Prof. Dr. med. Johannes Oldenburg
Experimental Haematology and Transfusion MedicineJohannes.Oldenburg@ukbonn.de View member: Prof. Dr. med. Johannes Oldenburg
Journal of thrombosis and haemostasis : JTH
BACKGROUND: Characterization of inherited mild-FXIII deficiency is imprecise than its rare, inherited severe forms. It is evident that heterozygosity at FXIII genetic loci results in mild FXIII deficiency, characterized by circulating FXIII activity levels ranging from 20-60%. There exists a gap in information on a) how genetic heterozygosity renders clinical bleeding manifestations among these individuals; b) the reversal of unexplained bleeding upon FXIII administration in mild FXIII deficient individuals.
OBJECTIVE: To assess the prevalence and burden of mild-FXIII deficiency among the apparently-healthy German-Caucasian population and to correlate it with genetic heterozygosity at FXIII and Fibrinogen gene loci.
METHODS: Peripheral blood was collected from 752 donors picked from the general population, with essentially no bleeding complications to ensure the asymptomatic predisposition. These were assessed for functional assessments for FXIII and Fibrinogen; as well as to targeted re-sequencing of FXIII and Fibrinogen genes based on Next generation sequencing. To draw a contrast, a retrospective analysis was performed on a cohort of mild inherited FXIII deficiency patients referred to us.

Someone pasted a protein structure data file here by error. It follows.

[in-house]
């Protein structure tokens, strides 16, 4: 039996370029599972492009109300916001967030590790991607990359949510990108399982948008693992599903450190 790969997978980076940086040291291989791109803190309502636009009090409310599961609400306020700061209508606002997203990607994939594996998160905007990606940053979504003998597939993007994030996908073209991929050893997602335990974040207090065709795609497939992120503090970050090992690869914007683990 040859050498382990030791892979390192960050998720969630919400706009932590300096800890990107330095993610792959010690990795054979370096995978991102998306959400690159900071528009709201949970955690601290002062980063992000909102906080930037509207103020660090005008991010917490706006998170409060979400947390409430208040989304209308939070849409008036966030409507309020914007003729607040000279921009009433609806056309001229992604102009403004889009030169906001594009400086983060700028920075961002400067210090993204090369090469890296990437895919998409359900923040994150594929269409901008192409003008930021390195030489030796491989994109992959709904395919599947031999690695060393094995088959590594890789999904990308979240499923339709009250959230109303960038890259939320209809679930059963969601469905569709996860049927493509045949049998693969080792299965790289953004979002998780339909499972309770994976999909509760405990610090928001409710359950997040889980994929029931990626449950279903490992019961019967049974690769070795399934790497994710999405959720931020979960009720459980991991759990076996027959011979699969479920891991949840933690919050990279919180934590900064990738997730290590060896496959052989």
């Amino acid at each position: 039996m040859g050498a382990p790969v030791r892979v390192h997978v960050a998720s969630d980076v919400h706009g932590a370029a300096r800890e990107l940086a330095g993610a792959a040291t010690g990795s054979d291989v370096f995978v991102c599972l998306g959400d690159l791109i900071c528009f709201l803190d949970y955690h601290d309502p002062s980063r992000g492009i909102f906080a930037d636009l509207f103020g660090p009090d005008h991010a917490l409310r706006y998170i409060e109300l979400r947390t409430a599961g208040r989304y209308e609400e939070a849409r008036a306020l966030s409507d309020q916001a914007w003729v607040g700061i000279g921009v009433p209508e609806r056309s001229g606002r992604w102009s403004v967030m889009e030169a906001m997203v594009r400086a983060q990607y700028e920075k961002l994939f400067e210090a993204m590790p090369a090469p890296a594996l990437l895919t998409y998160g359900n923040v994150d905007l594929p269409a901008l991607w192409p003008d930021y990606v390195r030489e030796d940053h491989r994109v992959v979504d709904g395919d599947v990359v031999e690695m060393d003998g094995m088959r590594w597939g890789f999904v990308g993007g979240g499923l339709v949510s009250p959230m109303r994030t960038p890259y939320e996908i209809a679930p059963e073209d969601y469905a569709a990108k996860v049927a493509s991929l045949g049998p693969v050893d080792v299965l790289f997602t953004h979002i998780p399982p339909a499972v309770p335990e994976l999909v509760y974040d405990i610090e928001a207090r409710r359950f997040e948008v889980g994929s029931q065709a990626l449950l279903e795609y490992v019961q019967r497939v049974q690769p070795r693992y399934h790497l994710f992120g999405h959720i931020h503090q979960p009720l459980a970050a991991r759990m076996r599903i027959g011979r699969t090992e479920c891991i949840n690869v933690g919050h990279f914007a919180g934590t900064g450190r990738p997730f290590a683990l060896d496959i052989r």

RESULTS: The prevalence of mild FXIII deficiency is high (∼0.8%) among the screened German-Caucasian population, as compared to its rare-severe forms. Although no new heterozygous missense variants were found, certain combinations of heterozygous missense variants were relatively dominant/prevalent among mild FXIII deficient individuals.
CONCLUSION: This extensive, population-based quasi-experimental approach revealed the burden of heterozygosity at FXIII and Fibrinogen gene loci to be causative towards the clinical manifestation of inherited mild-FXIII deficiency that results in ''unexplained bleeding'' upon provocation.
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